Rather than focus on allegations that the North Korean regime was involved in the murder of Kim Jong Nam, it appears to be instead choosing to focus on controlling market prices as the price of rice continues to increase.
“Although news of the death of the Marshal’s (Kim Jong Un) [half] brother is spreading, the authorities are mostly quiet, with no special lectures or related orders as of yet,” a source in North Pyongan Province told Daily NK on February 20.
“Currently, the main topic of conversation for the North Korean people is the rice prices. The price of rice suddenly began to rise in February and has exceeded 5,000 KPW. People are becoming uneasy, and so the authorities have set price limits – with agents from the Ministry of People’s Security (MPS) patrolling the markets to prevent the price rising,” the source added.
The North Korean authorities managed to stabilize the price of rice last year by importing grain from China. In September last year, the regime imported 16,000 tons of grain, equivalent to eight months’ worth of imports, which led to the price falling. However, rice imports have now decreased and the prevalence of imported rice has dropped markedly as a result.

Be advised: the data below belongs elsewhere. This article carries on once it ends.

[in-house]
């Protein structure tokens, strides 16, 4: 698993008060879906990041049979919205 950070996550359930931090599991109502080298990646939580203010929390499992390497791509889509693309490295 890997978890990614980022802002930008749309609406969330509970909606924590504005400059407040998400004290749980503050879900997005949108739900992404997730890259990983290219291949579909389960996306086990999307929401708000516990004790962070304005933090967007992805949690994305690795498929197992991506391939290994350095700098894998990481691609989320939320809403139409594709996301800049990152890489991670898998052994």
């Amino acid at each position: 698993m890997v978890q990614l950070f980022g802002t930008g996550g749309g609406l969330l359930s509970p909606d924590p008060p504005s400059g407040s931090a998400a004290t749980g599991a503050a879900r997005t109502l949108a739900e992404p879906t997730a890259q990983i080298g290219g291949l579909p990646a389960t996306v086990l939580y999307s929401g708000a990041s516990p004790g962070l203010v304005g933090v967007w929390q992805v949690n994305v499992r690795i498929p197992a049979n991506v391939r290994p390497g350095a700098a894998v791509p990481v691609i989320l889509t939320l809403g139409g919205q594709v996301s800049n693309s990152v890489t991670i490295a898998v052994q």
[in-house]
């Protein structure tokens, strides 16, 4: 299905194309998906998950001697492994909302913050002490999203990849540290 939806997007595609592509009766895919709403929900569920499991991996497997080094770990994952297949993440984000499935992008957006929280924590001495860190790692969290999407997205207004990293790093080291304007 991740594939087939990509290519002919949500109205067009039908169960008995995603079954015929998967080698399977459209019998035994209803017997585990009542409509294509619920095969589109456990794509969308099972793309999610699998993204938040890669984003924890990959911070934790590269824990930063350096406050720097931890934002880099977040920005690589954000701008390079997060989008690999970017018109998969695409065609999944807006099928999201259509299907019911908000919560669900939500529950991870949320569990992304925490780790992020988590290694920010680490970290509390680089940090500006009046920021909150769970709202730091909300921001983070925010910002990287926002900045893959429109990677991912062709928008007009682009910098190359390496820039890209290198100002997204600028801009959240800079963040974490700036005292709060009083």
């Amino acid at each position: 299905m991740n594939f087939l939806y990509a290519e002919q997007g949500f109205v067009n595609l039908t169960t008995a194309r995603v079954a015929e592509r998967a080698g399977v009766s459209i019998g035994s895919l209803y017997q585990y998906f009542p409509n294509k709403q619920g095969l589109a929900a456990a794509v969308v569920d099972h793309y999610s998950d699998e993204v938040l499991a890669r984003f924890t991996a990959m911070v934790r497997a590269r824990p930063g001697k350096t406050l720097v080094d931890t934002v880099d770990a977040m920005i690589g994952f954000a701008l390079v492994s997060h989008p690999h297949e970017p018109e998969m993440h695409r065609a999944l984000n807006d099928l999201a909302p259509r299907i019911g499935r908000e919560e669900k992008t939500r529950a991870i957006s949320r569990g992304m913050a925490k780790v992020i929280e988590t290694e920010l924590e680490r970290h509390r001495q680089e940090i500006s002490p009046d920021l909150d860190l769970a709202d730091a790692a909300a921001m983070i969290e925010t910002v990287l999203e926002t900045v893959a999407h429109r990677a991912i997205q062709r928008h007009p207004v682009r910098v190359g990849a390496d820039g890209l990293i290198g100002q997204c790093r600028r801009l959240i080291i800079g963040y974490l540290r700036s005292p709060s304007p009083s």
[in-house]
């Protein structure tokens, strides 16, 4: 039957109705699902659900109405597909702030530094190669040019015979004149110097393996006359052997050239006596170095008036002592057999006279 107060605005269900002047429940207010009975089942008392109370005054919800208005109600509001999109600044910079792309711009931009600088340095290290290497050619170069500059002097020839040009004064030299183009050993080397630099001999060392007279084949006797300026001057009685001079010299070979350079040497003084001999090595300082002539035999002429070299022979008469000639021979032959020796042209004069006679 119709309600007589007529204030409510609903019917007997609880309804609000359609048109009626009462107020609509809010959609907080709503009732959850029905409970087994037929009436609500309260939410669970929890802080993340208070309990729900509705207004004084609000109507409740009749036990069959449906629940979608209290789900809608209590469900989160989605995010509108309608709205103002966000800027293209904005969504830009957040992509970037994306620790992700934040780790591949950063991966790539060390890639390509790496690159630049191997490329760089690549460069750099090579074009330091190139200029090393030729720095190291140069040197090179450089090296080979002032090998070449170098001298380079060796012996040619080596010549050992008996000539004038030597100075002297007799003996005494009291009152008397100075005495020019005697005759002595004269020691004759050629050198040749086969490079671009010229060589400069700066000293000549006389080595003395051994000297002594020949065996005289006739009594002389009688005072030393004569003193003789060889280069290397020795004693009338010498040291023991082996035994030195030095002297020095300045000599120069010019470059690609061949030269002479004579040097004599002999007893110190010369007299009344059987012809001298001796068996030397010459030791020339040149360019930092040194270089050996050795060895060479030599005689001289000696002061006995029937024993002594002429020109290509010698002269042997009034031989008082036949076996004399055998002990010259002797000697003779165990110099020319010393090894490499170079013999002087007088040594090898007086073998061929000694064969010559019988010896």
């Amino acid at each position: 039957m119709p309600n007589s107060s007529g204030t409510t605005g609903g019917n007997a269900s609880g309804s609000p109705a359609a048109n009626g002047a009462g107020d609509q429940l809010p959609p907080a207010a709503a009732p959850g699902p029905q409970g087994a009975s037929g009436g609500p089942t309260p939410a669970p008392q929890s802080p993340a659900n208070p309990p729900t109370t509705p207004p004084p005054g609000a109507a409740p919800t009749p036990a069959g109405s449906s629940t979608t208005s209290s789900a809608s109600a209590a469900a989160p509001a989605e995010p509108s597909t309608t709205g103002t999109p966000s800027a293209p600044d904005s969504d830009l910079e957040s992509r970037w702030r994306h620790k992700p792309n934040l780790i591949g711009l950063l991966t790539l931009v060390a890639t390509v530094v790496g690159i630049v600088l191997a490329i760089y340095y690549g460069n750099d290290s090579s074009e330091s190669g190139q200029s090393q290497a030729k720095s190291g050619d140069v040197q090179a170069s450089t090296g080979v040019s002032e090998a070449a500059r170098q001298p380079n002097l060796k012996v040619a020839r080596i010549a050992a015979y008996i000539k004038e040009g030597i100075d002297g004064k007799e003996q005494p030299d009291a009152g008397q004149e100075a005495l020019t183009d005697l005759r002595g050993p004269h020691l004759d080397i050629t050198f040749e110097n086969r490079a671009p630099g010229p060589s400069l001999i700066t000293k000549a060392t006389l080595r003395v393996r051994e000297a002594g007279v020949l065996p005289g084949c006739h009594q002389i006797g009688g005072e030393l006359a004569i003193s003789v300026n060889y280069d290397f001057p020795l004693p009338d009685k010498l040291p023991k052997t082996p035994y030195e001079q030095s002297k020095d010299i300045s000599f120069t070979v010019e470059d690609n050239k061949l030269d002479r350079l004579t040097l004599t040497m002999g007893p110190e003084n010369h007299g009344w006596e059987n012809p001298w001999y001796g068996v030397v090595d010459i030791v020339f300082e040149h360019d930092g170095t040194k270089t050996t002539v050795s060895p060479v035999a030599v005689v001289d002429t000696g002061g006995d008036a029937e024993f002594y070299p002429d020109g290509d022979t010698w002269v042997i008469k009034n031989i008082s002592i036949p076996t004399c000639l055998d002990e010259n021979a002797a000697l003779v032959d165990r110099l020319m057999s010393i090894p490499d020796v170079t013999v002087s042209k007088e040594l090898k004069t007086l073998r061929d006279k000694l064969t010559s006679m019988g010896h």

“The rice price was around 3,500 KPW at Yongchon Market in North Pyongan Province (a major agricultural center) until last December. But the price began to rise since early February and now exceeds 5,000 KPW,” the source said.
A source in North Hamgyong Province added that the price of rice recently began rising rapidly in Hoeryong, reaching 5,000 KPW per kilo, and a source in Ryanggang Province reported that rice is currently fetching 5,200 KWP at Hyesan Market.
To address the problem, the North Korean authorities have set price limits (1500 KPW for 1kg of corn, 4200 KPW for 1 kg of rice), and are warning merchants that their stock will be confiscated if they surpass these limits. The sources, however, predict that the strength of market forces will prevail over the state’s attempts to intervene.
A source in North Pyongan Province noted, “Wholesalers in Sinuiju see the price controls as an opportunity to earn money and are stockpiling large amounts of rice. This freeze on distribution is another factor contributing to the soaring prices and subsequent grievances among consumers.”
The developments are adding to an overall uneasiness among North Korean consumers, for whom rice is a staple necessity. However, merchants are seeing it as an opportunity, and notwithstanding surveillance by MPS market patrol officers, astute vendors are discretely hawking rice at a premium.